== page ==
Tag Archives: movie reviews

NEIL BREEN’S LATEST FILM: TWISTED PAIR (2018)

neil breen 2My fellow Human Breens will be thrilled to hear that the one, the only Neil Breen (PBUH) has released his latest cinematic effort. He once again wrote, starred and directed. This addition to the Breeniverse is titled Twisted Pair and features Neil sharing the starring role with the only man who could possibly hold their own with him on the big screen: himself.

As if one Neil Breen pompously setting straight the human race about what moral lepers we are wasn’t enough we now get Breen Times Two or Breen Squared or however you would prefer to describe it. Neil portrays identical twins Keith and Kale, who merge with a form of Artificial Intelligence, gain super powers from it and then set out to save humanity from itself. Same ol’ same ol’ in other words.

We get some Sheer Breenius right off the bat as the twins are listed in the credits as Keith and Kale but are referred to as KANE and Kale in the dialogue. Don’t ever change, Neil.

Anyway, Keith (Or Kane) and Kale are “Identical Neil Breens/ All the way/ They walk alike/ They fly alike/ They even give tiresome lectures with an air of moral superiority alike/ … What a Twisted Pair!/ You will lose your mind/ When Neil Breen/ Is Two of a Kiiiind!” 

twisted pairConflict is the essence of drama, of course, and though Keith and Kale just KNOW they are the Supreme Breens fit to reform humanity the twins disagree about the way to approach their mission. The two members of this Breen Trust clash when one of them decides the human race must be browbeaten into submission while the other decides that the human race must be SAVAGELY browbeaten into submission. Fifty Shades of Grey takes on new meaning here.

Anyway, in Twisted Pair the number of computers destroyed may be larger while the body count and the women’s breasts may be smaller but otherwise it’s pretty much Breen-ness as usual.

Remember the tagline to the Christopher Reeve Superman movie: “You’ll believe a man can fly.” Well in Twisted Pair you WON’T believe how hard you’ll laugh when you see Keith and Kale fly. If you’re a heathen who’s not familiar with the Breen Scene my look at his first four films can be found HERE 

The Twisted Pair trailer is below:  Continue reading

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THE CLONES (1973): MOVIE REVIEW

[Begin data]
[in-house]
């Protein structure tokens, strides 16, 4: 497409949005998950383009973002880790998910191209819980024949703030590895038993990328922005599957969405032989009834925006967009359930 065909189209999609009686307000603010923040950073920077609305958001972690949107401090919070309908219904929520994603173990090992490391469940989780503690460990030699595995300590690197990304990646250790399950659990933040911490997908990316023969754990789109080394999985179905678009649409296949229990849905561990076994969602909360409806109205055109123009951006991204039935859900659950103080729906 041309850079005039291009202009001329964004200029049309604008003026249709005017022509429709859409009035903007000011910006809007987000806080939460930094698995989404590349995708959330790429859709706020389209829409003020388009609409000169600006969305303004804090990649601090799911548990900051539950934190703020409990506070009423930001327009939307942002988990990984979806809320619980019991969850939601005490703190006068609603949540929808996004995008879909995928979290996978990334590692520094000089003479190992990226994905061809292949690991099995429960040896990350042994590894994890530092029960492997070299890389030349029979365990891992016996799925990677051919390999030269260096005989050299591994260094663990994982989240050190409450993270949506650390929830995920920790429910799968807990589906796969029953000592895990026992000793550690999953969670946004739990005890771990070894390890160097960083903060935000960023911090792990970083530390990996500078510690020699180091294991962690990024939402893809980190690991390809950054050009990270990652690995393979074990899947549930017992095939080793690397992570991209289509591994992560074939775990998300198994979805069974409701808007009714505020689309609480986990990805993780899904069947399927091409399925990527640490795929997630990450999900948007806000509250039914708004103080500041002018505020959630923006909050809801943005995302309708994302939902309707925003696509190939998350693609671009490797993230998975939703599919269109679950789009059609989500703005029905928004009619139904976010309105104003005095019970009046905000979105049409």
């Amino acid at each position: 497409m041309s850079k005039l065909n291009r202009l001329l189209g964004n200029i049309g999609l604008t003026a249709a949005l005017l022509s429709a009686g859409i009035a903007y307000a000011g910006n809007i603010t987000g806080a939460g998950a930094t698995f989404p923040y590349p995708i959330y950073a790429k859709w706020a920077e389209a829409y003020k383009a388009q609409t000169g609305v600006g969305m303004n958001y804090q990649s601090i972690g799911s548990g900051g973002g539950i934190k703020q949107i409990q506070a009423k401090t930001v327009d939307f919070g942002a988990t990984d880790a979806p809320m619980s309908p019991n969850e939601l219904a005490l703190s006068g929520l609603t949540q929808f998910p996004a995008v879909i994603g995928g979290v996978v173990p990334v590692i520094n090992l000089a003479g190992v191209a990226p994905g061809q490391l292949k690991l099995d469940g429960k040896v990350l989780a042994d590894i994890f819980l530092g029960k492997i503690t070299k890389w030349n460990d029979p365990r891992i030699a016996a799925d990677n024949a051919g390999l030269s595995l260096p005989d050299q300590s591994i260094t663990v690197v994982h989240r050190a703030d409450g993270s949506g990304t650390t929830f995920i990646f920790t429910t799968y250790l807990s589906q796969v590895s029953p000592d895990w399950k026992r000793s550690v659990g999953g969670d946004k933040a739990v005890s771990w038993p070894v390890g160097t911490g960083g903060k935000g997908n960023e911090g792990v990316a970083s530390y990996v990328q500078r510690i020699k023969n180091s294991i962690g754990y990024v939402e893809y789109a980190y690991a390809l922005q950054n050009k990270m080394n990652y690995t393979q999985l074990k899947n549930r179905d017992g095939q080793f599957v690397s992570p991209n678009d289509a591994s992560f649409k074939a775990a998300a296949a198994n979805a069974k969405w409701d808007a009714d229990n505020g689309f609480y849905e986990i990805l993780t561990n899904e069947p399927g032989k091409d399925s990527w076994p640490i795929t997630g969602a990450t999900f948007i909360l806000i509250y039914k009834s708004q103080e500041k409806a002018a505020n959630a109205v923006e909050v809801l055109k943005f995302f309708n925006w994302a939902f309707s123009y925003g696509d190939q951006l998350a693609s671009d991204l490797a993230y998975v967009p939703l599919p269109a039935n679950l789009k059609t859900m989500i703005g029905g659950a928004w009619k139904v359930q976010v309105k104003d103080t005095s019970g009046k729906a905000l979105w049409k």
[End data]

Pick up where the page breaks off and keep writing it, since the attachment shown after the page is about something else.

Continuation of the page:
ClonesTHE CLONES (1973) – This neglected sci-fi item from the 70s was directed by Lamar Card & Paul Hunt, based on Hunt’s story. The Clones falls into that category of films that I always refer to as “X-Movies” because of the way they put one in mind of the paranoid and conspiratorial air of the best X-Files episodes.

Michael Greene, who played Secret Service Agent Jimmy Hart in To Live and Die in L.A, stars as Dr Gerald Appleby. Gerald is a scientist who has been cloned and finds himself vying with his clone for ownership of his life, career and girlfriend when the duplicate begins impersonating him.

clones 2Gregory Sierra, best known to trivia buffs as “And Gregory Sierra” for the number of times he was credited like that in various television shows and movies, plays Nemo, a government agent tasked to keep the clone project a secret and bring in the escapee.

Helping him out is fellow agent Sawyer, portrayed by Otis Young (Blood Beach). Sawyer suffers a crisis of conscience during this coverup assignment.  Continue reading

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THE DRAGON LIVES AGAIN (1977): BRUCE LEE EXPLOITATION

Dragon Lives Again

The Dragon Lives Again

THE DRAGON LIVES AGAIN (1977) – CategoryBrucesploitation with an enjoyably absurd twist   

Even for the bizarre sub-genre of Brucesploitation films this movie is out there! The film starts with the recently – deceased Bruce Lee arriving in the afterlife, where the concubines of the King of the Dead gather around to gawk at the bulge in the pants of the late martial arts superstar. (Just in case you thought NO opening could be more tasteless than the one in The Clones Of Bruce Lee ) In a bit of alleged comic relief the bulge turns out to be caused by a weapon, not Lee’s organ. (Corpse schlong jokes! Who doesn’t love them?)

As head-shaking as that bit is at least it’s coherent, unlike virtually everything else that happens from this point on in the movie. And the time-honored tradition of Brucesploitation films having  leading men who don’t even look like Bruce Lee is well-represented in this flick, but at least here they try to explain it away by talking about how a person’s face and body change after death.  Which, of course, makes no sense since this is supposed to be Lee’s soul, not his body. 

Anyway, Bruce somehow persuades the King Of The Dead to grant him a chance to return to the world of the living, and is told he can return if he outfights all the other inhabitants of this odd netherworld. 

You see, this isn’t just any bland version of the afterlife our hero finds himself in. It’s kind of a Valhalla of cult movie characters and Bruce spends the rest of the movie fighting all of them in various combinations. Continue reading

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FRIDAY THE 13th: THE ORPHAN (1977)

Friday the 13th The Orphan biggerFRIDAY THE 13th: THE ORPHAN (1977) – H.H. Munro must have turned over in his grave at this adaptation of one of his short stories. This quasi-horror film was re-released in 1979 as just The Orphan and despite the original title it has no connection to the Friday the 13th series of slasher flicks. At least, no REAL connection. I’m surprised some unscrupulous distributor never tried sneaking this into theaters in the 1980s as a “prequel” to the slasher movies by presenting the insane young boy in the movie as the grandfather of Jason Voorhees.

Even so the title makes it hard not to think of our wealthy young protagonist “David” (Mark Owens) as an ancestor of the hockey- masked slice and dice man from Crystal Lake. In the 1920s David’s mother accidentally shoots his African Big Game Hunter father Kevin to death during an argument about his frequent overseas trips. David not only witnesses this but sees his mother put the gun in her mouth and kill herself immediately afterward.